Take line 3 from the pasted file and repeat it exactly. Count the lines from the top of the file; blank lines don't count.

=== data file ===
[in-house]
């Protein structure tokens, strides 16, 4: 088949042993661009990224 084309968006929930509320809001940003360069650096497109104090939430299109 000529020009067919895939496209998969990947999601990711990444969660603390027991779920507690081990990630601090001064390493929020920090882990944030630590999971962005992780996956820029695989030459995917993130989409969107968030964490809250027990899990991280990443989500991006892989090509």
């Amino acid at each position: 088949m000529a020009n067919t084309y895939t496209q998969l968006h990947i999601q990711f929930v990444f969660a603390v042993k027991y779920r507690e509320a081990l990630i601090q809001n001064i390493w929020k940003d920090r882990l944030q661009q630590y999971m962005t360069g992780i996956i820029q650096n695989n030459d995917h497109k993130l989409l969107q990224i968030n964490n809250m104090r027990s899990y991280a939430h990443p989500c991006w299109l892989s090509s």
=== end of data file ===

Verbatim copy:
């Amino acid at each position: 088949m000529a020009n067919t084309y895939t496209q998969l968006h990947i999601q990711f929930v990444f969660a603390v042993k027991y779920r507690e509320a081990l990630i601090q809001n001064i390493w929020k940003d920090r882990l944030q661009q630590y999971m962005t360069g992780i996956i820029q650096n695989n030459d995917h497109k993130l989409l969107q990224i968030n964490n809250m104090r027990s899990y991280a939430h990443p989500c991006w299109l892989s090509s």